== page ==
What do Wilco, bowling, parenthood and Scottish fiddling have in common? They are all part of what makes Chris O’Brien more than just a great storyteller.
PPR: You are a business columnist at the San Jose Mercury News; what do you look for in a good story
CO: My ideal column finds a view point or a theme that connects to events in the news, but says something broader about Silicon Valley.
As such, I strive to find topics that are broad and of the widest possible interest. If I’m writing about a somewhat narrow technical topic, there’s a big burden on me to convince the average reader that this is really relevant to their lives.
PPR: What is the most challenging story you have written and why?
CO: About 10 years ago, I wrote a long narrative about a woman in Raleigh, N.C. who was graduating from Duke University. Her journey to that point was amazing. She had once been committed to a mental institution where she tried to kill herself. And then spent many years living on the streets homeless. She managed to turn her life around, in part through the help of some friends, and reach the point where she was graduating from a prestigious university and had been accepted to medical school. Researching her story took over a year, and it was a deeply personal and painful tale that required a lot of sensitivity and patience to do right.
PPR: If you had to spend the next 24 hours on a bus with someone, who would you want it to be and why?
CO: Jeff Tweedy, the lead singer of Wilco. I’m hopelessly obsessed with Wilco.
PPR: What is the best pitch you have ever received? What percentage of pitches from PR executives do you think are on target?
CO: It’s hard to single out one pitch and say it was the best. I most appreciate folks who have taken the time to understand who I am and what I do before pitching. To the second part of the question, I’m continually surprised at how many phone calls and e-mails come from folks who truly understand my role here. I’m not saying someone should spend hours of researching me personally. But it’s not hard to peak at our Web site, read a column or two, and get the general sense of my job here. When I get an e-mail from someone mentioning a recent column, I’m more likely to read the e-mail out of respect for the fact that they took the time to get some background before they approached me.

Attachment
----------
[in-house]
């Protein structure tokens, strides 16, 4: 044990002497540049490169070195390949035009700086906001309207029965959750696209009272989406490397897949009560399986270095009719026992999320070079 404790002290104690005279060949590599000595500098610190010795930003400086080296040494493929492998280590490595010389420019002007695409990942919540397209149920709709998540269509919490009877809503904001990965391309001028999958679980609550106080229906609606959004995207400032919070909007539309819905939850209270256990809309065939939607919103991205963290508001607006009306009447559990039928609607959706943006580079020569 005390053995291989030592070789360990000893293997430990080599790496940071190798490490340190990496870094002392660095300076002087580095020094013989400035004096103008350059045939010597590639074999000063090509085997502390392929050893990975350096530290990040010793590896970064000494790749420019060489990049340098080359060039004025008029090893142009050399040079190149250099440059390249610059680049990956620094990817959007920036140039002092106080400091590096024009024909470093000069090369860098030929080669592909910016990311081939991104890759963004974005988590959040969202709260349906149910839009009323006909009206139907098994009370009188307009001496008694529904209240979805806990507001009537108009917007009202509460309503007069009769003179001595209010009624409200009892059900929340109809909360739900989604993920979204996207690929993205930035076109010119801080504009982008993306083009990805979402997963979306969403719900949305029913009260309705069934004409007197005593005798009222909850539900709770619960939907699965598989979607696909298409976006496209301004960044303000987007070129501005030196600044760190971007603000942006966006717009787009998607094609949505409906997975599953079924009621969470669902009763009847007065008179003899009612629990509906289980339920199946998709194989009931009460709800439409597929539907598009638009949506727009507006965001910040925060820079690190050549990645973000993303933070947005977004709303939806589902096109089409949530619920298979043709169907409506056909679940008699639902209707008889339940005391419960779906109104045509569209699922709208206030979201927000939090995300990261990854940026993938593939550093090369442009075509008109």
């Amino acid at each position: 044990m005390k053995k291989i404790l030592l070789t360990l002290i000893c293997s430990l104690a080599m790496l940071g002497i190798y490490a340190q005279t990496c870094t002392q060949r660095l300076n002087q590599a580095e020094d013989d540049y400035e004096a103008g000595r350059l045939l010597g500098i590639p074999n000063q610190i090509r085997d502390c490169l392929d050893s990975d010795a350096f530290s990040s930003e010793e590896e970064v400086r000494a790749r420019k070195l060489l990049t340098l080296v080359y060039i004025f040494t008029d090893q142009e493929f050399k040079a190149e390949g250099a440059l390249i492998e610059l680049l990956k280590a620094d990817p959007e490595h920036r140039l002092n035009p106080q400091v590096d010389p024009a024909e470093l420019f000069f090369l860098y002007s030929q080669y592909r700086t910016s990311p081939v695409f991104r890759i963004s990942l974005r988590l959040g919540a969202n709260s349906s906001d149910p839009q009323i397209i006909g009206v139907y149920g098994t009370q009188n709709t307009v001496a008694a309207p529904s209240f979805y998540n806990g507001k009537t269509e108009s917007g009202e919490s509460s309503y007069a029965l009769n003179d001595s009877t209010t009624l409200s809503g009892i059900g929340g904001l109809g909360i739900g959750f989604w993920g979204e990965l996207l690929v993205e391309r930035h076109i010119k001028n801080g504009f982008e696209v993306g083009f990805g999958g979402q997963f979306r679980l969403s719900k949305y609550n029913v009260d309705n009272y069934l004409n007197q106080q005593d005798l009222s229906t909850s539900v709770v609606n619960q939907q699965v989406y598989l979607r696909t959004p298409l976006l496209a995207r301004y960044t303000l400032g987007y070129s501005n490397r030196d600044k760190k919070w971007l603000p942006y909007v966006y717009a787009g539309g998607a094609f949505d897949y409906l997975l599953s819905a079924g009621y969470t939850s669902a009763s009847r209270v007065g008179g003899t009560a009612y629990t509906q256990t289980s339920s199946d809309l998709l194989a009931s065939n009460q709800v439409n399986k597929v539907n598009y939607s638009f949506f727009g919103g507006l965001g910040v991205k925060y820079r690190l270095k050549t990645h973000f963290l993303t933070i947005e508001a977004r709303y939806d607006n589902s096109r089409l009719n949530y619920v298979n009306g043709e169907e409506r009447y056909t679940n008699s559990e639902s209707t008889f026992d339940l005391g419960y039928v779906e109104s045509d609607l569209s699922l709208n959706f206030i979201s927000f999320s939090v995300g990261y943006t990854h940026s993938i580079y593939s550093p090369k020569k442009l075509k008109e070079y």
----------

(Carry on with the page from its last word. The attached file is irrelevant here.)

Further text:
PPR: What do you most like about Twitter?
CO: Twitter remains one of the most useful, innovative means of communications I’ve experienced. At the same time, it remains one of the hardest to explain to other people. For me, Twitter feels like a conversation that I dip in and out of all day. It lets me sit at my desk and feel like I’m in a roomful of (mostly) interesting people. It is so adaptable, that I think it has been able to become many different things to different people.
PPR: If you were not a journalist, what else would you do? Do you have a dream job?
CO: I actually have wanted to be a journalist since I was five years old. So I am one of those people who is actually working in their dream job. That said, the state of our industry has led me to spend more time thinking about the first part of the question lately. I don’t yet have a “plan B” career in mind. I’ve been trying to distill the essence of what I like about being a journalist. I think that’s telling stories, the sense of discovery from identifying a trend that no one else has seen yet, and the thrill of piecing together a complex story. Most important, though, is that feeling that what I do still has an impact on my community in a very direct way, even in this era when newspapers have been somewhat diminished. Now the trick would be to figure out something that still fills all, or most, of those components in a way that leaves me feeling fulfilled.
PPR: What are some of your personal hobbies?
CO: Scottish fiddling, hiking, biking, traveling. Also, I am an outstanding bowler.
PPR: What is your favorite part about being a dad?
CO: It is hard to talk about parenting without being cliché. But I’d say that having children is the most profound experience of my life. Every moment with the kids (ages 6 and 3) requires me to make my priorities in life clear, and puts other successes and failures in context. They have taught me more about myself, I think, than anyone else. I hope I’m a better person because of those lessons.
PPR: What changes are you hoping to see in business in 2009?
CO: I’d like to see businesses become more focused on the long term, and building value for their employees and communities rather than solely focusing on shareholders.